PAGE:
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Unit 1, Lesson 1
In Progress

# Transpose

Video transcript & code

In the previous episode, we were generating a graph representation of a grid of cells, in order to experiment with maze generation algorithms. We used the `#each_cons` and `#flat_map` methods to help us convert an array of grid rows into a list of two-element graph edges. Each edge represents the wall between two cells on the same row of the board. We're calling these the "longitudinal walls".

``````require "./board"

BOARD
# => [[a, b, c, d, e],
#     [f, g, h, i, j],
#     [k, l, m, n, o],
#     [p, q, r, s, t],
#     [u, v, w, x, y]]

longitude_walls = BOARD.flat_map{|row| row.each_cons(2).to_a}.to_a
# => [[a, b],
#     [b, c],
#     [c, d],
#     [d, e],
#     [f, g],
#     [g, h],
#     [h, i],
#     [i, j],
#     [k, l],
#     [l, m],
#     [m, n],
#     [n, o],
#     [p, q],
#     [q, r],
#     [r, s],
#     [s, t],
#     [u, v],
#     [v, w],
#     [w, x],
#     [x, y]]
``````

But we're supposed to be representing a grid here. And in a grid, cells have walls connecting them to other cells both to the east and west, and to the north and south.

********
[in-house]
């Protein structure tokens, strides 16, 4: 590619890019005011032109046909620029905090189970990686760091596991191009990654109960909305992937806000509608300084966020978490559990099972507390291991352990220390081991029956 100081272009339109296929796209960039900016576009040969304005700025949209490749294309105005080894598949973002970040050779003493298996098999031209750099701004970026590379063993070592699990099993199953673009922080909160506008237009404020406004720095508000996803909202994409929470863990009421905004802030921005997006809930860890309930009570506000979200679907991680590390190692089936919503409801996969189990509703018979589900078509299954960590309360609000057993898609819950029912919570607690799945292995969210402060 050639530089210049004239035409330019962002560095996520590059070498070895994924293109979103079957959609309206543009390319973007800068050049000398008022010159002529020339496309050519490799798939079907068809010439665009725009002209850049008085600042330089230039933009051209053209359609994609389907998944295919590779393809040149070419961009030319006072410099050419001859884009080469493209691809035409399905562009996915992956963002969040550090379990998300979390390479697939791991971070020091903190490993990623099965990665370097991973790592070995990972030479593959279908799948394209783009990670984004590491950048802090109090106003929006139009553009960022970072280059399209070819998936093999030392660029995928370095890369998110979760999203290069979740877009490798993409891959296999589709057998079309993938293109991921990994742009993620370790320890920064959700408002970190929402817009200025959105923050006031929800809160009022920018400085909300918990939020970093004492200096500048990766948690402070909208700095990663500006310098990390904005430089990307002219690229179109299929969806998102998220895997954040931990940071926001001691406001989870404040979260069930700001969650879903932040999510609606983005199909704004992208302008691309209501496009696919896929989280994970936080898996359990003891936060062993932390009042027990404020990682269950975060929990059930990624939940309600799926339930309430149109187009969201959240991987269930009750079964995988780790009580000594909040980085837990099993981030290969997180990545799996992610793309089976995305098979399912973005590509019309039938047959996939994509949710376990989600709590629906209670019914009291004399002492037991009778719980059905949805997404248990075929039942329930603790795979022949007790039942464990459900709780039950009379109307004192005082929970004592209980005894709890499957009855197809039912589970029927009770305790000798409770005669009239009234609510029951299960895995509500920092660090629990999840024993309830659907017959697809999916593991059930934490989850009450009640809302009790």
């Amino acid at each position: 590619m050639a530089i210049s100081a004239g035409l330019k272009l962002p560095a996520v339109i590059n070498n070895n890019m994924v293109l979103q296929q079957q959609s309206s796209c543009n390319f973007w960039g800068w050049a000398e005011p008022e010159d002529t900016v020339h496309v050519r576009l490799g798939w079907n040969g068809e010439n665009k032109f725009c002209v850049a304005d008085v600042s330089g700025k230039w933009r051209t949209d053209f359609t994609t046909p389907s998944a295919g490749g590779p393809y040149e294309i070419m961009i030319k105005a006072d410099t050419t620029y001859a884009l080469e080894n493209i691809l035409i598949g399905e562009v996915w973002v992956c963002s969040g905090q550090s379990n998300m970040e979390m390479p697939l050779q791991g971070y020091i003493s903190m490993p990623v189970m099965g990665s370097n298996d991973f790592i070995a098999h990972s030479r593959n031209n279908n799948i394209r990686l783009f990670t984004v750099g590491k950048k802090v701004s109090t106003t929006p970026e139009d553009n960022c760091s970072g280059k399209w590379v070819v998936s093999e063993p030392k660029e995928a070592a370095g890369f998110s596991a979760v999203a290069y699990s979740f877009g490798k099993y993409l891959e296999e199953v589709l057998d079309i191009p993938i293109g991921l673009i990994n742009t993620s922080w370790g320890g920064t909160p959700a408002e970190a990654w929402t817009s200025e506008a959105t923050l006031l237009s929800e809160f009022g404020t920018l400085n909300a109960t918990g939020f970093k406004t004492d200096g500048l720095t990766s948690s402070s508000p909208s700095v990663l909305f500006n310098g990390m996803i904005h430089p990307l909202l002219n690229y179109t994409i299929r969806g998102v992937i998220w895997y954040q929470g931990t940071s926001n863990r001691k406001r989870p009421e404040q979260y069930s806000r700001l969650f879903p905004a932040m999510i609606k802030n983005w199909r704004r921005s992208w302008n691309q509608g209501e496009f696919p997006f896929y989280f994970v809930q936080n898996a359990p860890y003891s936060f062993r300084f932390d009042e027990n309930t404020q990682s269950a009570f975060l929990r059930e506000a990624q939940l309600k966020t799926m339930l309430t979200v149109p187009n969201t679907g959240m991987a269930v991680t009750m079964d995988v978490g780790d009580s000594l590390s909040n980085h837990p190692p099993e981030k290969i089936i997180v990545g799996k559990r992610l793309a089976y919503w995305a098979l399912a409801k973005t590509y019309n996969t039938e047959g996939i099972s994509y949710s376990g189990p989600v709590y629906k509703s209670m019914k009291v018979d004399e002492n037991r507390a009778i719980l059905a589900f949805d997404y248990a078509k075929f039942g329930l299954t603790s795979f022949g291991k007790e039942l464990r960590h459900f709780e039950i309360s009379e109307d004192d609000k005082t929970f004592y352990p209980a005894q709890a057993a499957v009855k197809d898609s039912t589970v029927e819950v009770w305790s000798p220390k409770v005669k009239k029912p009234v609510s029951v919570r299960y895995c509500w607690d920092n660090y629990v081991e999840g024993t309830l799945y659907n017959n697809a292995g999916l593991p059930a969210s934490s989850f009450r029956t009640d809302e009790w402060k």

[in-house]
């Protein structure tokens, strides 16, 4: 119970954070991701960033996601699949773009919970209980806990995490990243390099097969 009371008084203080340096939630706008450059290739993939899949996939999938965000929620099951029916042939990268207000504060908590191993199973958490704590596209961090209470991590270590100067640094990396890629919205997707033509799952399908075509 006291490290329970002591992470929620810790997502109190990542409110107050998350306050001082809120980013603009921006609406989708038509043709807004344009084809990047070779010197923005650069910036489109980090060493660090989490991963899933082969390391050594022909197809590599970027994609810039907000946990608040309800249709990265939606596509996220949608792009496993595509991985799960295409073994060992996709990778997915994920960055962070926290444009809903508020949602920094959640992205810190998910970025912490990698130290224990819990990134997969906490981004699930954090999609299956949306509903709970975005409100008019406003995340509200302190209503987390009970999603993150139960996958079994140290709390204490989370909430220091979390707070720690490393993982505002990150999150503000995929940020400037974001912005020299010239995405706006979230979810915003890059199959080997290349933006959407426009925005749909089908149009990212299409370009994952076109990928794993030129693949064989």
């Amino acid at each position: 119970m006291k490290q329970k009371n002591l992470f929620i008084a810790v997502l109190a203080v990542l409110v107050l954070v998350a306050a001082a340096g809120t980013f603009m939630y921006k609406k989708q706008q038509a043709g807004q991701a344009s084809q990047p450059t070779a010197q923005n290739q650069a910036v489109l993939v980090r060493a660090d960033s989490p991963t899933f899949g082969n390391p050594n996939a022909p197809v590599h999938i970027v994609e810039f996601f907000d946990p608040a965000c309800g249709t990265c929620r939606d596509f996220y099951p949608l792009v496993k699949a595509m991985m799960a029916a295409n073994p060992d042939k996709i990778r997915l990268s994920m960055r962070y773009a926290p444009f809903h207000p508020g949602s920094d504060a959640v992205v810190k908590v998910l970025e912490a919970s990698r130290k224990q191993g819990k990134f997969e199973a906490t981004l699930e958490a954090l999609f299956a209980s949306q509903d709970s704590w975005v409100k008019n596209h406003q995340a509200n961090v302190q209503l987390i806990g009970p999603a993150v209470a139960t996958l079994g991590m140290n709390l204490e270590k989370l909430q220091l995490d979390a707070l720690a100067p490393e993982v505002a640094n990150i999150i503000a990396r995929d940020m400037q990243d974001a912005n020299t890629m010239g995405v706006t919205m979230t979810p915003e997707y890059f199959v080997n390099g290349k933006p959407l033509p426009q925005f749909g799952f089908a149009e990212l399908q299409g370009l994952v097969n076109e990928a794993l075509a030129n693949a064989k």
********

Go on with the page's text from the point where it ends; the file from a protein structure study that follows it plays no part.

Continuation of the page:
We have an elegant and effective means for generating the edges for the east/west rows. But for the vertical rows, it seems like we need a completely different technique.

Or maybe not. What if we could just turn the whole array on its side, and then generate latitudinal edges the same way we generated longitudinal ones?

It turns out that we can. Ruby arrays have a method called `#transpose` which exists for precisely this purpose. When we send the `#transpose` message, we get back a new array of arrays. Where we once had horizontal rows, we now have vertical columns. And where we once had columns, we now have rows.

``````require "./board"

BOARD
# => [[a, b, c, d, e],
#     [f, g, h, i, j],
#     [k, l, m, n, o],
#     [p, q, r, s, t],
#     [u, v, w, x, y]]

BOARD.transpose
# => [[a, f, k, p, u],
#     [b, g, l, q, v],
#     [c, h, m, r, w],
#     [d, i, n, s, x],
#     [e, j, o, t, y]]
``````

Now that we have this transposed board, we can simply apply the same edge-generation algorithm we used before.

``````require "./board"

latitude_walls = BOARD.transpose.flat_map{|row| row.each_cons(2).to_a}.to_a
# => [[a, f],
#     [f, k],
#     [k, p],
#     [p, u],
#     [b, g],
#     [g, l],
#     [l, q],
#     [q, v],
#     [c, h],
#     [h, m],
#     [m, r],
#     [r, w],
#     [d, i],
#     [i, n],
#     [n, s],
#     [s, x],
#     [e, j],
#     [j, o],
#     [o, t],
#     [t, y]]
``````

We now have a set of latitudinal walls which we can combine with our longitudinal rows to have a complete set of potential cell connections. And we've accomplished it in just a few lines of code. Happy hacking!